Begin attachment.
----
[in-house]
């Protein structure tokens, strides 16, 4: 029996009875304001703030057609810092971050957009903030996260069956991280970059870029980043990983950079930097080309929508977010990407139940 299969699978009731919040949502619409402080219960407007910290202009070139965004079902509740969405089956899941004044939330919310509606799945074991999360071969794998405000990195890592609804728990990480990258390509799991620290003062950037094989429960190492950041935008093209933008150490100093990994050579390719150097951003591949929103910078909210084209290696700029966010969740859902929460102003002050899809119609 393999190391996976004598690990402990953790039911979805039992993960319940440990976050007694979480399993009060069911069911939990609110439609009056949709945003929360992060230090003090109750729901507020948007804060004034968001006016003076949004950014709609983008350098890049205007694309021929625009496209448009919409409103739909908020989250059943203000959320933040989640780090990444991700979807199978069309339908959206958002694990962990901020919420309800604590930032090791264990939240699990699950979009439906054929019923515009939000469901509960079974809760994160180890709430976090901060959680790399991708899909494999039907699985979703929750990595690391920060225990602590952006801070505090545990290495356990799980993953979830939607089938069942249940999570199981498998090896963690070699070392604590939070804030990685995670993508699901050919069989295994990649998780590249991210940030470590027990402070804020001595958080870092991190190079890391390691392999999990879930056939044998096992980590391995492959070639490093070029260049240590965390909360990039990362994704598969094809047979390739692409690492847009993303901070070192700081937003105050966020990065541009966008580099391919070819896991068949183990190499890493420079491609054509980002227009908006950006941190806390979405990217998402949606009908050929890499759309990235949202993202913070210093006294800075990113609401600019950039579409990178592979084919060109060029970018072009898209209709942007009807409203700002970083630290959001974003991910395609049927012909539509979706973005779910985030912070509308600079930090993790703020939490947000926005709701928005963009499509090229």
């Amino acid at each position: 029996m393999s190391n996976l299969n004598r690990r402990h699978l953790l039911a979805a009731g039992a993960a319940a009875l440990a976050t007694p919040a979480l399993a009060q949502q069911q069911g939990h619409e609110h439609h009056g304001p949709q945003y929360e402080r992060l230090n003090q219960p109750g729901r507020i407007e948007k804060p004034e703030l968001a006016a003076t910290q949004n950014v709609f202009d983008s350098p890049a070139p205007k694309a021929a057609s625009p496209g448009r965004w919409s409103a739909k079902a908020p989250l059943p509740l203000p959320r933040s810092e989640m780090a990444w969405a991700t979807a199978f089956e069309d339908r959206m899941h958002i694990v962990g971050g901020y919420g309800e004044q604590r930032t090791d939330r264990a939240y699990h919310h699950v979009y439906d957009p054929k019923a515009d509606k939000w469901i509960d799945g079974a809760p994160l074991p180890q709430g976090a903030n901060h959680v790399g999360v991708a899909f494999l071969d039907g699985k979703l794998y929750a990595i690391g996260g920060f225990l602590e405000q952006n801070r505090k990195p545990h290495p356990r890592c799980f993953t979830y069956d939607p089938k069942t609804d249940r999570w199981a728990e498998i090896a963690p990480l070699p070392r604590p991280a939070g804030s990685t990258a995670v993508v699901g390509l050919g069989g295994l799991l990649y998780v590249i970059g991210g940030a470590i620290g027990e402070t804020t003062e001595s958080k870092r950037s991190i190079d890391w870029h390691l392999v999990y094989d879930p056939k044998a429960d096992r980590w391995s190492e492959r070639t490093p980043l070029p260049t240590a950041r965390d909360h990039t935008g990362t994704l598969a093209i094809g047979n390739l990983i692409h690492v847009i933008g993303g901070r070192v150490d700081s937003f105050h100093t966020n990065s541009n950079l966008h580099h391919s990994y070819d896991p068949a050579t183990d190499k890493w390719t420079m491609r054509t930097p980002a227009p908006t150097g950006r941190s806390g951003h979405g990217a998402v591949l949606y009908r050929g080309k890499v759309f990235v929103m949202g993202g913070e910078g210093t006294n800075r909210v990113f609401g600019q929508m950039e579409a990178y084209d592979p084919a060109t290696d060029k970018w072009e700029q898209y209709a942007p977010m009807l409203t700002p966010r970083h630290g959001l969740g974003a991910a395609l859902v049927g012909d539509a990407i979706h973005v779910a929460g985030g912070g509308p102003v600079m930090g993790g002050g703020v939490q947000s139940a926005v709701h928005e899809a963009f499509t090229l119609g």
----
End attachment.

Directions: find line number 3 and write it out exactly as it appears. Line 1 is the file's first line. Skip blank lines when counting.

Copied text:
């Amino acid at each position: 029996m393999s190391n996976l299969n004598r690990r402990h699978l953790l039911a979805a009731g039992a993960a319940a009875l440990a976050t007694p919040a979480l399993a009060q949502q069911q069911g939990h619409e609110h439609h009056g304001p949709q945003y929360e402080r992060l230090n003090q219960p109750g729901r507020i407007e948007k804060p004034e703030l968001a006016a003076t910290q949004n950014v709609f202009d983008s350098p890049a070139p205007k694309a021929a057609s625009p496209g448009r965004w919409s409103a739909k079902a908020p989250l059943p509740l203000p959320r933040s810092e989640m780090a990444w969405a991700t979807a199978f089956e069309d339908r959206m899941h958002i694990v962990g971050g901020y919420g309800e004044q604590r930032t090791d939330r264990a939240y699990h919310h699950v979009y439906d957009p054929k019923a515009d509606k939000w469901i509960d799945g079974a809760p994160l074991p180890q709430g976090a903030n901060h959680v790399g999360v991708a899909f494999l071969d039907g699985k979703l794998y929750a990595i690391g996260g920060f225990l602590e405000q952006n801070r505090k990195p545990h290495p356990r890592c799980f993953t979830y069956d939607p089938k069942t609804d249940r999570w199981a728990e498998i090896a963690p990480l070699p070392r604590p991280a939070g804030s990685t990258a995670v993508v699901g390509l050919g069989g295994l799991l990649y998780v590249i970059g991210g940030a470590i620290g027990e402070t804020t003062e001595s958080k870092r950037s991190i190079d890391w870029h390691l392999v999990y094989d879930p056939k044998a429960d096992r980590w391995s190492e492959r070639t490093p980043l070029p260049t240590a950041r965390d909360h990039t935008g990362t994704l598969a093209i094809g047979n390739l990983i692409h690492v847009i933008g993303g901070r070192v150490d700081s937003f105050h100093t966020n990065s541009n950079l966008h580099h391919s990994y070819d896991p068949a050579t183990d190499k890493w390719t420079m491609r054509t930097p980002a227009p908006t150097g950006r941190s806390g951003h979405g990217a998402v591949l949606y009908r050929g080309k890499v759309f990235v929103m949202g993202g913070e910078g210093t006294n800075r909210v990113f609401g600019q929508m950039e579409a990178y084209d592979p084919a060109t290696d060029k970018w072009e700029q898209y209709a942007p977010m009807l409203t700002p966010r970083h630290g959001l969740g974003a991910a395609l859902v049927g012909d539509a990407i979706h973005v779910a929460g985030g912070g509308p102003v600079m930090g993790g002050g703020v939490q947000s139940a926005v709701h928005e899809a963009f499509t090229l119609g």